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Texas Instruments MAGIC WAND  Speak & Learn

Date of introduction:  1983 Display technology:  n.a.
New price:  $120.00
 Books: $12.00
Display size:  
Size:  11.0" x 11-0" x 2.3"    
Weight:  26 ounces Serial No:  
Batteries:  4*D cells Date of manufacture:  wk 46 year 1983
AC-Adapter:   Origin of manufacture:  USA
Precision:   Integrated circuits:  C14007, TMS5220, CD2228
Memories:      
Program steps:   Courtesy of:  Joerg Woerner

The MAGIC WAND "SPEAK & LEARN" followed the original "SPEAKING READER" within a few months from its introduction. The only change we discovered so far is the label on the housing of the product.

Both MAGIC WARD and SPEAKING READER together give you an imagination of the technology behind this rare educational toy:

A small barcode reader catches words and sounds from a text book and the
synthesizer technology borrowed from the earlier Speak & Spell, Speak & Math or the Speak & Read reproduces it. The barcodes are entered from the left to the right.

The barcode reader (wand) is attached to a long cable to reach the every corner of the rather large books. The side view of the barcode reader shows a black tip on the right made from infrared transmissive plastic. Inside of the housing neatly formed for small hands you will find a Infrared LED as transmitter and a transistor as receiver to sample the barcodes printed in the books.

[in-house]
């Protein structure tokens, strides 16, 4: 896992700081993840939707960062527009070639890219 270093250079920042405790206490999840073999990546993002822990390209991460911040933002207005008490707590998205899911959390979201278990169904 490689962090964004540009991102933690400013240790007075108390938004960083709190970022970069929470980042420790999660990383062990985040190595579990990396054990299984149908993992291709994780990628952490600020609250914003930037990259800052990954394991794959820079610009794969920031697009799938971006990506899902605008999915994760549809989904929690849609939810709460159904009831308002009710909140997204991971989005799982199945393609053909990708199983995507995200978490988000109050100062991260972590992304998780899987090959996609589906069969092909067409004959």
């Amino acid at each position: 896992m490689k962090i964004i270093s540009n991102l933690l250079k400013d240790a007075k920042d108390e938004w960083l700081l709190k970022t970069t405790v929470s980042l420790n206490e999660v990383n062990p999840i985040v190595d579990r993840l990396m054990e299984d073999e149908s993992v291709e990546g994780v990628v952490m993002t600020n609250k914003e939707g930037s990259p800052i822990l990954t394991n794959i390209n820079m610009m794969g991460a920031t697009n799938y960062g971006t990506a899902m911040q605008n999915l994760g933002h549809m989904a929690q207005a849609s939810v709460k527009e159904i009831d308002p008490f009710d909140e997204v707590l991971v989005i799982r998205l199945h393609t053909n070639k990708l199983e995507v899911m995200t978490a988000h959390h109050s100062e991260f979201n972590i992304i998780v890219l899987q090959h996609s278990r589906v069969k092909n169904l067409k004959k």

The story books end with a little reading comprehension test asking some questions and demonstrates the capabilities of the innovative concept of the MAGIC WAND.

Dismantling this MAGIC WAND Speak & Learn manufactured in November 1983 by Texas Instruments in the United States reveals a design centered around just three main Integrated Circuits:

C14007: Most likely a TMS1000 based 4-bit microcontroller
TMS5220: TMS5200 VSP (Voice Synthesis Processor) with updated LPC-10 table
TMC0355/CD2228: VSM (Voice Synthesis Memory) with 32k Bits

Unfortunately released Texas Instruments never a list of the available barcode-books of the MAGIC WAND Speak & Learn but fellow collector James Townsend compiles it for us. 

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If you have additions to the above article please email: joerg@datamath.org.

Joerg Woerner, December 5, 2001. No reprints without written permission.